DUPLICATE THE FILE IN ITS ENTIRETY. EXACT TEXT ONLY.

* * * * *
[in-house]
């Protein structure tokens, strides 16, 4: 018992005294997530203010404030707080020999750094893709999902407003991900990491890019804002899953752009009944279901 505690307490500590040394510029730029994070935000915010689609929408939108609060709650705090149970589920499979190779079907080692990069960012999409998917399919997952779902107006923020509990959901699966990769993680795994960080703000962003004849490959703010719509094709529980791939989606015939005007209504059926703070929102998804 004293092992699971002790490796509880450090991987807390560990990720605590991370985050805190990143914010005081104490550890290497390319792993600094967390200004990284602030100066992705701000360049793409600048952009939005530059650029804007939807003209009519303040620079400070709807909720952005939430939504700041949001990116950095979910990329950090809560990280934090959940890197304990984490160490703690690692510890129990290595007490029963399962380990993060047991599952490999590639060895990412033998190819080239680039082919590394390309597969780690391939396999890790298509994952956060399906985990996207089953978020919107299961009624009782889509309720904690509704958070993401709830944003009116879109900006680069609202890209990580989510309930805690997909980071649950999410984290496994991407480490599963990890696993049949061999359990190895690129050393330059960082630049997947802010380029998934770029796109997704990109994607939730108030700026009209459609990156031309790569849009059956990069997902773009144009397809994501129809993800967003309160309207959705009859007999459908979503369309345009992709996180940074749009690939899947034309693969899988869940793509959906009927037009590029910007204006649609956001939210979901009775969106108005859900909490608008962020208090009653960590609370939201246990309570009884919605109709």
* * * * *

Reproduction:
[in-house]
């Protein structure tokens, strides 16, 4: 018992005294997530203010404030707080020999750094893709999902407003991900990491890019804002899953752009009944279901 505690307490500590040394510029730029994070935000915010689609929408939108609060709650705090149970589920499979190779079907080692990069960012999409998917399919997952779902107006923020509990959901699966990769993680795994960080703000962003004849490959703010719509094709529980791939989606015939005007209504059926703070929102998804 004293092992699971002790490796509880450090991987807390560990990720605590991370985050805190990143914010005081104490550890290497390319792993600094967390200004990284602030100066992705701000360049793409600048952009939005530059650029804007939807003209009519303040620079400070709807909720952005939430939504700041949001990116950095979910990329950090809560990280934090959940890197304990984490160490703690690692510890129990290595007490029963399962380990993060047991599952490999590639060895990412033998190819080239680039082919590394390309597969780690391939396999890790298509994952956060399906985990996207089953978020919107299961009624009782889509309720904690509704958070993401709830944003009116879109900006680069609202890209990580989510309930805690997909980071649950999410984290496994991407480490599963990890696993049949061999359990190895690129050393330059960082630049997947802010380029998934770029796109997704990109994607939730108030700026009209459609990156031309790569849009059956990069997902773009144009397809994501129809993800967003309160309207959705009859007999459908979503369309345009992709996180940074749009690939899947034309693969899988869940793509959906009927037009590029910007204006649609956001939210979901009775969106108005859900909490608008962020208090009653960590609370939201246990309570009884919605109709």